You’ll be at all of the remaining supercross rounds too I’m assuming?
As of right now that is the plan. I’ll be at the races.
Let’s talk about the past six races. You’re making the main events, what do you need to work on to get to that next level?
Honestly I need to work on my intensity in the first couple of laps. Sometimes you have to go to the LCQ, which isn’t too much fun and it’s nerve-wracking. Your heart rate goes up and then goes back down and you have deal with that. So I just need to work on my intensity in the first six to ten laps because those dudes right away go as fast as they can go. I usually don’t get going until about the halfway or towards the end of the moto. I just have to put my head down and sprint and charge as hard as I can go. I know at the end I’ll still be strong. The field is so stacked that if you crash or fall in the first few laps they will be gone. This week I’m working on my sprint speed in those opening laps.
What is your mindset in the main events when you’re usually one of the only privateers? You’ve been at this for quite a bit, so I doubt you’re star struck.
Now I expect to be in there every week. I go to the races to get a good position in the main event. I go there to do a job. I’m not there to make friends. My goal right now is to get into the top fifteen. Going back to last year I had a string of top fifteen finishes and I need that next step. I feel like I’m there I just need to keep plugging away. I’m usually stronger at the end of the season and now I’m strong at the beginning, which is really good for my confidence.
If you remember last year at Dallas Chad Reed and I were battling. I led the entire semi until the last lap and he got me in the last turn. These guys have great factory equipment, but there isn’t any reason why we can’t go out and battle with them. I know this sport is 90 percent mental. I know my mental game. It’s getting better. They put their pants on the same way we do every day, so they can’t be much better than us. When you’re in A practice we are used to being around one another. Some guys will see a guy like Reed and move over and I used to be the same way. We’re all the same. To me everybody is equal now, they are just on better equipment, I guess.
It kind of goes with that theory of “Privateer Island” where you guys can get a ride now if you stick with it long enough. Weston Peick came up that way and now you’re on the verge of leaving the island too, possibly.
The goal is to get a factory ride. Last year I was almost in the top ten in points and this year a couple guys are getting hurt. Hopefully that will land me a fill-in and possibly a ride for next year. I hope someone sees the potential and believes in me. I’m doing this because I love it. You know, the Suzuki guys are out, so I’m just trying to stay consistent and healthy.
You are one of the only Suzuki’s out there other than Ken Roczen and Jake Weimer at the moment.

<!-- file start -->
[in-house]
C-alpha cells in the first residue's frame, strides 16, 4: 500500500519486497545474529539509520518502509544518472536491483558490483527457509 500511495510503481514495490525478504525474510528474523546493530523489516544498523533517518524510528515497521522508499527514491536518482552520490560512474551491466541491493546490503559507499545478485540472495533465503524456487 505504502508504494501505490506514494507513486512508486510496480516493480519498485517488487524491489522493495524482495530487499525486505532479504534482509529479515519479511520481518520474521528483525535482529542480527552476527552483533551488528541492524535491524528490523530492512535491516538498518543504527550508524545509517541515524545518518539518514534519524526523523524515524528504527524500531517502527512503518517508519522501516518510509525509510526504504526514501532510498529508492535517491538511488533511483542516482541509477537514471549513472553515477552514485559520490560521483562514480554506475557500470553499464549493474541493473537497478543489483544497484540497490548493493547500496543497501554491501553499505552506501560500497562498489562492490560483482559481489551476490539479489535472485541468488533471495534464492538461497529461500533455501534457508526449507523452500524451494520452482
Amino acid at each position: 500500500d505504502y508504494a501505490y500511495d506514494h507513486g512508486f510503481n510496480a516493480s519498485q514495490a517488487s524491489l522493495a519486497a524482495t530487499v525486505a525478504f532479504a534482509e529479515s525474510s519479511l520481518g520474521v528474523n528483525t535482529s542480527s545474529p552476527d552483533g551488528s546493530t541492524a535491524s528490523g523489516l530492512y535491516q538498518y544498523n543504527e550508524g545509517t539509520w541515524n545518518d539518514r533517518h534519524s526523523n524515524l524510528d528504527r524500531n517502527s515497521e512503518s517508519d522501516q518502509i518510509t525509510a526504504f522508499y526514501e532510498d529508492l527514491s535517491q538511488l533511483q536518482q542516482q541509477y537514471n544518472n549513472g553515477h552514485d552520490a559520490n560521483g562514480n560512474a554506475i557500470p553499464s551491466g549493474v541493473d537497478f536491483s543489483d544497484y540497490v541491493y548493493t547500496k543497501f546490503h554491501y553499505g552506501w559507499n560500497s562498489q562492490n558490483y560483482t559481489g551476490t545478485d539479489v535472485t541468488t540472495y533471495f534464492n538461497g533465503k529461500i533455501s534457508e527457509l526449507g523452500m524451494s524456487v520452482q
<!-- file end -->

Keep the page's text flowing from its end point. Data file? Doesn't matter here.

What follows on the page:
A buddy who is also a sponsor of mine was telling me the other day that I could have filled in for a couple of weeks. I didn’t even notice that Factory Suzuki didn’t have any riders.
Wait, so you didn’t even notice that they weren’t at the track?
No, not really. I don’t really pay attention to anyone else. I just like to focus on myself and what I need to do. When I looked at the results I noticed they weren’t there. Dude, the field is so stacked there are 22-24 factory riders. It’s crazy to think about that, so I try not to.
That’s a good strategy. What is your program like for the East rounds?
I’ll fly to the races and stay in California. I’ll be flying in on Thursdays depending if I have press day or not. I’ll fly back on Sunday and ride. I might stay between Atlanta and Daytona, I don’t know yet. Those rounds are close, so it might be silly to do that. I’ll just ride in California during the week and keep my practice bike here. I’ll have the same program that I had on the West Coast for the East.
What do you want people to know about you that they may not?
That’s a good question, man. I’m an easygoing guy. I want my fans to come over and say hi in the stands and in the pits. I’m down to earth. I’m always having fun because that helps me ride better.
I’m looking for a ride for the summer too. I’ll race in America, Canada, Europe, Australia, just anywhere. I just want to ride my dirt bike.
I also heard that you like to play basketball a lot. Is that true?
Oh yeah, I play basketball a lot. I try to play three days a week at night when I’m done riding. To do that after a long day of riding and mountain biking is fun.
I heard that you also dunk on Dustin Pipes and beat him all of the time in one-on-one.
(Laughs) Yeah, if he ever comes down from NorCal! We play some one-on-one, but he hasn’t beaten me yet. He claims he’s coming back strong from his injury, but we’ll see how he plays on the court.
Yeah, keep that win streak going on him. Don’t let him beat you.
He gets pretty bummed. He’s playing all of the college guys in NorCal, so we will see. He’s a good buddy of mine. We ride together a lot and stay together, so he’s a good dude.